I’m often asked what exactly I do for a living. Fair question. But tough question.
As a member of the Communicator Tribe, ironically, I should be able to answer that in a simple, short, elevator-pitch-style statement, but since that would require me to be brutally honest, I often end up with a long explanation that ends up confusing the person I’m talking to. I can see it on their faces: the only thing they’re registering is that I work in an office, in front of a computer. In these moments, I wish I was a firefighter, a doctor or a hairdresser: so much easier to explain... I have yet to hear a kid say “when I grow up, I want to be a communication professional”!
It’s time to come clean. To finally admit what the hell a “communication professional” does, completely stripped of all the fluff and sugar-coating. Reveal the truth, at the risk of being expelled from the communicator community for good. What should I really answer when I’m asked what I do for a living?
I’m The Communicator. I make your shit look real good. And I make sure it gets to the right people so you can shine. You’re welcome.
That’s pretty much it. The rest is variations on this main theme and scale, depending on the organisation’s size. There are several brands of communicators: marketing masters, corporate communication overlords, employee communication wizards, brand specialists, digital communication experts, public relation spinners, graphic designers (aka, the artists), webmasters, etc. Think of it as the person that will bridge the gap (or bring down the wall) between you and the outside world, in a way or another.
A communicator is also characterised by being on the fringes of other disciplines, which makes sense, since it’s the communicator’s job to communicate whatever needs to be communicated. For example, the employee communication person will have to work very closely with human resources. Very often against every party’s will. The corporate communication person is often affectionately referred to as “The Guardian of the Templates”, a glorified upgrade from the office manager position (in the team’s view). The marketing person is frequently superimposed on the sales person (wait, I see double: there are two of you!).
This makes it extra difficult for communicators to be viewed as experts in their own rights, especially that there are two types of non-communicators in this world: the ones that think they are communication experts themselves, and those who think communicators are a massive waste of money and resources. I like to believe that we exist for a reason. We add the sparkle. We push sales an extra mile. We help manage crises when you’re so bad at explaining what’s happening. We make sure you’re looking and acting professional in every situation, enhancing your credibility, even when it feels like chaos within. We are the catalysts to all your cool projects. In other words: you can live without us, but you won’t get far.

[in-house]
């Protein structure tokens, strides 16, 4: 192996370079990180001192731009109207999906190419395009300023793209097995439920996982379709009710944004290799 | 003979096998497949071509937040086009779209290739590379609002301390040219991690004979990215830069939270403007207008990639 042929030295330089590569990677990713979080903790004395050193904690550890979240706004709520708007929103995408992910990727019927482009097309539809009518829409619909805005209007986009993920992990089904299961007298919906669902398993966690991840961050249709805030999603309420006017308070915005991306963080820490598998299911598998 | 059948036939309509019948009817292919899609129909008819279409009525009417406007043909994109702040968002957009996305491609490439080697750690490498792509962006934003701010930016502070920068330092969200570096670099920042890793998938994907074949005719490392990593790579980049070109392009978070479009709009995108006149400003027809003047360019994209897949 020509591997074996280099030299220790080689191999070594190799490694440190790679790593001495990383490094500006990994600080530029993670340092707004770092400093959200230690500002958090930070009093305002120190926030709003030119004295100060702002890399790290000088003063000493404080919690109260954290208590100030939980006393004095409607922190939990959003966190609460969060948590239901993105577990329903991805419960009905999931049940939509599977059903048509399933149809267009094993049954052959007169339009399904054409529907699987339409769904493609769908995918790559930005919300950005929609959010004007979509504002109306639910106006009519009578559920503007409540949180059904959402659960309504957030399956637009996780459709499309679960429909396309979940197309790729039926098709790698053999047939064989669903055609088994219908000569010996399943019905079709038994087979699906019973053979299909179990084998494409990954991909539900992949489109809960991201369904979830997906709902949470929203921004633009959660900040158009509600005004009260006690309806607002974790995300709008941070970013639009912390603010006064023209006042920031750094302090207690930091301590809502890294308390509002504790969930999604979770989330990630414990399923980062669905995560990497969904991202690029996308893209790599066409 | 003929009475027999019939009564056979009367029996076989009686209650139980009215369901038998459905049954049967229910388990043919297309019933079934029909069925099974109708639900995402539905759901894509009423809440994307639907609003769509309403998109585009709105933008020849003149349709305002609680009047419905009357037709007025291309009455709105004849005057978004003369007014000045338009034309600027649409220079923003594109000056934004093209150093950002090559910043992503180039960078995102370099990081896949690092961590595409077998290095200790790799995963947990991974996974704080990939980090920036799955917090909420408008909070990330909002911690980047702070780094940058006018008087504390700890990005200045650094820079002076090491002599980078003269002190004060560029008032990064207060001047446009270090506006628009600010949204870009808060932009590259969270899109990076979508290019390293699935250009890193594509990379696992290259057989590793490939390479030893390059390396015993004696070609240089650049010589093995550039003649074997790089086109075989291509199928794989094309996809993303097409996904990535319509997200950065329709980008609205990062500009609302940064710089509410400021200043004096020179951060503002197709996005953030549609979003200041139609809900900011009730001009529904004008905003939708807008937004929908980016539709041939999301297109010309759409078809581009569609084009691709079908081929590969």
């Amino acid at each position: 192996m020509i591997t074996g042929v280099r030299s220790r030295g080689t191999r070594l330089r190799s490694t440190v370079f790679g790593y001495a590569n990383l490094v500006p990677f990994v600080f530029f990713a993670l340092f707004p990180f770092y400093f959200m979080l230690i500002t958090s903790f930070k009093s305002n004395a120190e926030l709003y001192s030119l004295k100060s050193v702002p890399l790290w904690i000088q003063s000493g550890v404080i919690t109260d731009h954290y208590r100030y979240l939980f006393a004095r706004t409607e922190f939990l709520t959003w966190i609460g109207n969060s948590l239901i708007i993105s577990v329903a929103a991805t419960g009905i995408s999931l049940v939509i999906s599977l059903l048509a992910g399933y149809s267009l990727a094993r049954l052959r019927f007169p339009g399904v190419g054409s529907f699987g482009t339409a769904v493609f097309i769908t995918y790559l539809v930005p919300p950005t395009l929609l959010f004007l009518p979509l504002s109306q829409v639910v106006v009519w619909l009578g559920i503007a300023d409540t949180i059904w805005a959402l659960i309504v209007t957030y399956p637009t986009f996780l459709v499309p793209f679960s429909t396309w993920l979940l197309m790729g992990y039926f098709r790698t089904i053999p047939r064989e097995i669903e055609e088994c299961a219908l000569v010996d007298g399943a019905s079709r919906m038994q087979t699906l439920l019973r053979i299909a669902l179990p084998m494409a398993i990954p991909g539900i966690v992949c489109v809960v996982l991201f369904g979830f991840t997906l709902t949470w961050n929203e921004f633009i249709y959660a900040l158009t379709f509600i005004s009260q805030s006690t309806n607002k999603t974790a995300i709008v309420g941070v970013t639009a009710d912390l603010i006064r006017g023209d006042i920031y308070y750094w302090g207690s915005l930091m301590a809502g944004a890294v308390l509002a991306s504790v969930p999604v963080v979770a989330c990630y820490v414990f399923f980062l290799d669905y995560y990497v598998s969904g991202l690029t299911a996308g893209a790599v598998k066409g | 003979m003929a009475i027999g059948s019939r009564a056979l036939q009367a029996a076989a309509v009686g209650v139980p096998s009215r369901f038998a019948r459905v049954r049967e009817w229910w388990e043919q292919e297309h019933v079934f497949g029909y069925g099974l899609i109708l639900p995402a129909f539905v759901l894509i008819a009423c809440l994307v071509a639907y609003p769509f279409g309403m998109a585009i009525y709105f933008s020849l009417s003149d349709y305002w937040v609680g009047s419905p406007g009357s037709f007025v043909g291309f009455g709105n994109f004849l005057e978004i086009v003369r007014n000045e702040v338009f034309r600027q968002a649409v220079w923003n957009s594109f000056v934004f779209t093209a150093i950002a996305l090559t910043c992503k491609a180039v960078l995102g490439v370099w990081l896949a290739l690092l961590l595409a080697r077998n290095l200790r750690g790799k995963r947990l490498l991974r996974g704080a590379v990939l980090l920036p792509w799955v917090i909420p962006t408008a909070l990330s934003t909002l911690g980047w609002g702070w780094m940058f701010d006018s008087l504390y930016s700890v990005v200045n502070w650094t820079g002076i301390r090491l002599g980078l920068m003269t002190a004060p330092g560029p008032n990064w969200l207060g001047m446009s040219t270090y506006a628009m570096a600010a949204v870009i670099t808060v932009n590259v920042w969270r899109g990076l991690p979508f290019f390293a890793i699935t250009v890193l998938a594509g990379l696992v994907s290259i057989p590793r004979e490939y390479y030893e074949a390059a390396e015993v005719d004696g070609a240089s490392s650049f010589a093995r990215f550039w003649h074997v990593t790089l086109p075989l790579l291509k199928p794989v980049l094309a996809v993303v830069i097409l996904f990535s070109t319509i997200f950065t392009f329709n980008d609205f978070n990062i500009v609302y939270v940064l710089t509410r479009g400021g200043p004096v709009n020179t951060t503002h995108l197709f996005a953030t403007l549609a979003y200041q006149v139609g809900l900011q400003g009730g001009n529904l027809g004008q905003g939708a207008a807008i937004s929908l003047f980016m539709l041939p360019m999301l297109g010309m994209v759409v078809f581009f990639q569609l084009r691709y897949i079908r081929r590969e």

I understand that at this point, many readers are dying to know (ah, let me dream!) how that job translates in everyday work. I will give the example of my current position as Communication Manager at CENTR, a European association based in Brussels (don’t ask me what CENTR does, I already covered it in a previous post).
Among other things, I was brought in to help shape an overall communication strategy for CENTR and implementing it. That means that I took a close look at what CENTR was doing, how it looked (image of the organisation) and how it shared information with members and stakeholders (stakeholders = people/organisations that may care about what we say and do). I then put together a strategy based on my analysis and matched actions with the overall goals of the association so that they don’t look like artificial, stand-alone ideas. For example, one big important project to take on was to revamp the website, since members use it a lot to share info (which is the purpose of our existence). The website also needed an updated look, which would need to be consistent across everything else we produce (corporate identity). In addition, I proposed moving from text to infographics when relevant, updating the format of the newsletter to improve readership, producing video updates and interviews, etc., all with the high-level goals of (you’ve guessed it) making all our shit look real good and reaching the right people so our members can shine.
I’m also responsible for finding solutions to several targeted communication challenges as they come up, proof-reading, acting as the template police when needed, having sporadic interactions with the press, plus a few not-strictly-communication tasks, but very enjoyable and interesting nonetheless (support to some working groups, leading on a few fun events such as the CENTR Awards and Registrar Day, etc.).
To conclude, a communication professional does sit in an office in front of a computer (almost) all day. But the secret is: that's where the magic begins...